The Commodore faithful, of course, don't need to be told this. Stacy dropped to the fifth round of the NFL draft in part because of the low value put on running backs in the league today, but also because the scouts gave him the dreaded combination of too small and too slow. What they failed to pick up on was the heart Stacy has, the intangibles that allow him to be on the field on every down (even at the pro level), and the dedication he has to his craft.
Even the Rams spent the first part of this season overlooking the former 'Dore. In the first four games of the year he had one carry as St. Louis used a combination of Daryl Richardson and Isaiah Pead to little effect. Since then though Stacy has broken out, with his 24 carries for 134 yard effort against Seattle hinting that there is so much more yet to come. The interesting part of this is that Stacy is getting his yards to exact same way in the NFL as he did in Nashville.
Take this stat of example; according to the boys over at Pro Football Focus a massive 213 of his 348 rushing yards, or 60 percent, have come after contact. Stacy averages almost three yards after contact per run, good enough for second in the league, and he has 15 broken tackles in just 76 rushing attempts. This is where the loss of Stacy most hurts Vanderbilt. The trio of running backs this year have been adequate, but there is not the fear factor or level of play which Stacy had created by the end of his Vanderbilt career. If Stacy needed five yards on a run, he would find a way to get it. He is a wizard at shifting his balance and contorting his body through holes and he has the power to always fall forward. The backs on the Vandy roster right now just cannot do it as effectively right now, and it is hurting the offense badly.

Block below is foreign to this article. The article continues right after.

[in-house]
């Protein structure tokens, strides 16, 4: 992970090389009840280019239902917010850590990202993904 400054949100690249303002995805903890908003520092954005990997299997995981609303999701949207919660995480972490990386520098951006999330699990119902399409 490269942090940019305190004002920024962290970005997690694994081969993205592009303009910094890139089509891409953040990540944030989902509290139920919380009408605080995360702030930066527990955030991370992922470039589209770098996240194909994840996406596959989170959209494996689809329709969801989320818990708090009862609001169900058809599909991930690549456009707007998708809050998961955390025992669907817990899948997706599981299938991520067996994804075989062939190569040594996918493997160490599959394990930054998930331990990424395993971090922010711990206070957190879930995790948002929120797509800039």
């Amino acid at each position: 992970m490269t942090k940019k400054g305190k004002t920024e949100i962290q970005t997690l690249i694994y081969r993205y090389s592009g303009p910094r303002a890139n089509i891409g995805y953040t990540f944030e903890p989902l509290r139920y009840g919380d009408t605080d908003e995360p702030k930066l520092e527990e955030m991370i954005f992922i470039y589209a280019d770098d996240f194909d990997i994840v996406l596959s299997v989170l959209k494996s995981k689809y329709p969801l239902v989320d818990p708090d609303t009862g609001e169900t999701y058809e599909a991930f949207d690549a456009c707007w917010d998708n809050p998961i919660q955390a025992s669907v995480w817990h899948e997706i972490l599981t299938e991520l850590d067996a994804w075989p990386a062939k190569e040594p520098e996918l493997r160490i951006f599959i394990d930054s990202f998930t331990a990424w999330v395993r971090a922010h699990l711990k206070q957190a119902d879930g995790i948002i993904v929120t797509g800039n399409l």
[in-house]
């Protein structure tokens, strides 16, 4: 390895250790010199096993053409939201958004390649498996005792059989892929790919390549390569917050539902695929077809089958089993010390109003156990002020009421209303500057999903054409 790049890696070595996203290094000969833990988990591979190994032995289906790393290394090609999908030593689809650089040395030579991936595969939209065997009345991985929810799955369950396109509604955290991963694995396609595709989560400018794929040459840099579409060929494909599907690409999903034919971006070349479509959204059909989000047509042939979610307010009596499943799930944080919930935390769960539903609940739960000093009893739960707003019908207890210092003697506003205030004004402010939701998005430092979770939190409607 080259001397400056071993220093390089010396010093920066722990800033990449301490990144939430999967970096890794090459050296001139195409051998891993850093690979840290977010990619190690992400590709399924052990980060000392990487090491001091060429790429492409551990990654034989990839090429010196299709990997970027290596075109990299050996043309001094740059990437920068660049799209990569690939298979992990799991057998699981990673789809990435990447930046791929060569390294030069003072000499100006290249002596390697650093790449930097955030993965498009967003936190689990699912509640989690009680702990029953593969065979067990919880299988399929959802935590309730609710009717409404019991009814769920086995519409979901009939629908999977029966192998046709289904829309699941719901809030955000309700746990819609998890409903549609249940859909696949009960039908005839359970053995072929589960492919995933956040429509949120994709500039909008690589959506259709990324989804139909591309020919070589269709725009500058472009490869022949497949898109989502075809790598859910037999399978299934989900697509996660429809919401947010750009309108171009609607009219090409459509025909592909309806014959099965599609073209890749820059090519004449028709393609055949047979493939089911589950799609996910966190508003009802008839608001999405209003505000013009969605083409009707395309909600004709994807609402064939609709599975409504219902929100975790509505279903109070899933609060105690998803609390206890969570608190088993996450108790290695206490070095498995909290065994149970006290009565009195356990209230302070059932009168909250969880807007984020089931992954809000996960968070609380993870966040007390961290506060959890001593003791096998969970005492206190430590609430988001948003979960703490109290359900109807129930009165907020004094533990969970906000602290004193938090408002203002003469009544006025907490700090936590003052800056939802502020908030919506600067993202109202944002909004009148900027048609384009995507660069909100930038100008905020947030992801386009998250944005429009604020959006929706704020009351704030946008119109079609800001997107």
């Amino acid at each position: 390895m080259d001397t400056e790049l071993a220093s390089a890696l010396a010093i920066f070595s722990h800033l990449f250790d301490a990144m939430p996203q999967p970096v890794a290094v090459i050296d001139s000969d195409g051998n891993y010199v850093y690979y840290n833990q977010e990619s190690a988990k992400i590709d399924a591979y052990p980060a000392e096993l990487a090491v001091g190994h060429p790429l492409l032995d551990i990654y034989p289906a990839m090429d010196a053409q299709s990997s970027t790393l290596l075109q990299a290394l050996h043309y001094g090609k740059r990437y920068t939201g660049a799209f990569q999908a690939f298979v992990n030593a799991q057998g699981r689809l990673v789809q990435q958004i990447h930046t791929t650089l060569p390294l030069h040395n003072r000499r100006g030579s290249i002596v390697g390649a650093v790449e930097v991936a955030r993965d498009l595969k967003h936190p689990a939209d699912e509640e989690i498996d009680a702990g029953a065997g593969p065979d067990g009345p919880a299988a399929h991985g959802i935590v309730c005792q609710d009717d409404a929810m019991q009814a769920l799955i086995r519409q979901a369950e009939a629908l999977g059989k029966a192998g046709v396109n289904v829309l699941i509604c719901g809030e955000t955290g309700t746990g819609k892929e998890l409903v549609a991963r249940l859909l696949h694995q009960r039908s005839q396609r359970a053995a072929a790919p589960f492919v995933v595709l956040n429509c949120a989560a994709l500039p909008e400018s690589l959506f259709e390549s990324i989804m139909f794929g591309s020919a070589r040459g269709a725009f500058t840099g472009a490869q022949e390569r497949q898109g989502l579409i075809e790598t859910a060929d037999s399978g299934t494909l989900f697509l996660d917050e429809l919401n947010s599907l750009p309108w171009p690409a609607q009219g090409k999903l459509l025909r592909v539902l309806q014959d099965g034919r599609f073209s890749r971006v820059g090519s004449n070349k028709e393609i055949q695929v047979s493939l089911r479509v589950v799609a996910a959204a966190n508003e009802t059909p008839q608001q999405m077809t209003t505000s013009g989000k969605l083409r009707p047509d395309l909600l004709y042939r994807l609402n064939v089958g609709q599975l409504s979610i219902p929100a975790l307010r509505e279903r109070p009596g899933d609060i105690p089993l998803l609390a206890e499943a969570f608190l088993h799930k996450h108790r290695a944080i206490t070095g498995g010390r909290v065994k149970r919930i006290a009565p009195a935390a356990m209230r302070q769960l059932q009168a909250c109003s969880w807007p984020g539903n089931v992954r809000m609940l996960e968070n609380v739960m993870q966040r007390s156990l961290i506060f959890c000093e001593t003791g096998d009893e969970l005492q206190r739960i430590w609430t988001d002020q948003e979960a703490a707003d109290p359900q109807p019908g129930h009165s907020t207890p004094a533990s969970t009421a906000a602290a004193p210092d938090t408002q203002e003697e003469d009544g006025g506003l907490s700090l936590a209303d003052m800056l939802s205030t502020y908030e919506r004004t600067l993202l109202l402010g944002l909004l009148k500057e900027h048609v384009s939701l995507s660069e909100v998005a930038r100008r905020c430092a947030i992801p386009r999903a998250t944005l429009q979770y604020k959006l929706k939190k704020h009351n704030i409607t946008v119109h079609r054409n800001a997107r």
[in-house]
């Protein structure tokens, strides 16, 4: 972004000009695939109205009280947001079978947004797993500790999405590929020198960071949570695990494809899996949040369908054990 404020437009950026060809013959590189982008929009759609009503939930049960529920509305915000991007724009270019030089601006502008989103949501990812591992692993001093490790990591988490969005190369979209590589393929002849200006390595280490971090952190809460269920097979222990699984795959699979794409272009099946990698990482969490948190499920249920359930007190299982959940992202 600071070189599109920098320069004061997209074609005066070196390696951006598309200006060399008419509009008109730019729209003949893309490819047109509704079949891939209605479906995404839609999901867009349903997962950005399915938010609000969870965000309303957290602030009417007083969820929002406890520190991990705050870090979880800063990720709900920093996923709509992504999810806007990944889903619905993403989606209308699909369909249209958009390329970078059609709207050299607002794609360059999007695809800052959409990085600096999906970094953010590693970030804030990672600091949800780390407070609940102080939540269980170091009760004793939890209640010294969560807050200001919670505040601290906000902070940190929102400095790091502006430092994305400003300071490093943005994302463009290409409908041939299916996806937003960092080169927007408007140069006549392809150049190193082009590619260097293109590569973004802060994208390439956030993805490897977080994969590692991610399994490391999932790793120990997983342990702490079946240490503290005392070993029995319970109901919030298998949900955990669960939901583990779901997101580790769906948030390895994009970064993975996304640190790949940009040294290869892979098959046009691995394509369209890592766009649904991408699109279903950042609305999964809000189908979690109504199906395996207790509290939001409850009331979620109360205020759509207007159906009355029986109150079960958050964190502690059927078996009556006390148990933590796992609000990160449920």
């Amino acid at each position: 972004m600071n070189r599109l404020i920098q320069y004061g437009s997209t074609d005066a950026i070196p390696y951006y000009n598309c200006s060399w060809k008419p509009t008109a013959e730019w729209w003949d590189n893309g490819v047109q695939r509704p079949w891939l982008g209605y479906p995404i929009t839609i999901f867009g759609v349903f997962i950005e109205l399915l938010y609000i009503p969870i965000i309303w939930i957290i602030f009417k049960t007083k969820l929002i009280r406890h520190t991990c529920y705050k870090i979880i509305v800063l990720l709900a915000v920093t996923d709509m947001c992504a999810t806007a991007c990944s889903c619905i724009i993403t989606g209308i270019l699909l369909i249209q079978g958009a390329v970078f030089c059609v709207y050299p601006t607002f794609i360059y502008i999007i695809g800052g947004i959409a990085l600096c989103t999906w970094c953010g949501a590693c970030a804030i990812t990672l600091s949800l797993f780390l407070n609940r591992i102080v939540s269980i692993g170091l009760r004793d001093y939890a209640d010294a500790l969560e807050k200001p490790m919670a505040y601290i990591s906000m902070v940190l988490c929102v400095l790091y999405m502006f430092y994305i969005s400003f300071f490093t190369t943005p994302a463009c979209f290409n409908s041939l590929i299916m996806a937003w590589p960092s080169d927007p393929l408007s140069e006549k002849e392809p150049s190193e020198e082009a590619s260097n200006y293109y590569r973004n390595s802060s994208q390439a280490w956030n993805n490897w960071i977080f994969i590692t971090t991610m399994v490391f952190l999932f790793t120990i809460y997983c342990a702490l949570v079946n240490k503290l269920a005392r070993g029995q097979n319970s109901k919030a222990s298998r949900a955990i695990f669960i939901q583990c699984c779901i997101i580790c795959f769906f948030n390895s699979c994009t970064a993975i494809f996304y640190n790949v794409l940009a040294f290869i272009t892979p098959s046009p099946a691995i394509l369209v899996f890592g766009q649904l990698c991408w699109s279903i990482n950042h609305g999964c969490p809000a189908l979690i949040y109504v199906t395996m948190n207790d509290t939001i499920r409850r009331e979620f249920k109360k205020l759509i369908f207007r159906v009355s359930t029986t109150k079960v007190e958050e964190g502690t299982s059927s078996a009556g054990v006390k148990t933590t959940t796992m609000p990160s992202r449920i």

With no one else from the rookie class breaking out at the half way mark of the season it is not impossible to come up with a scenario where Stacy ends up with the offense Rookie of the Year award. Not bad for a kid from little ole Vandy.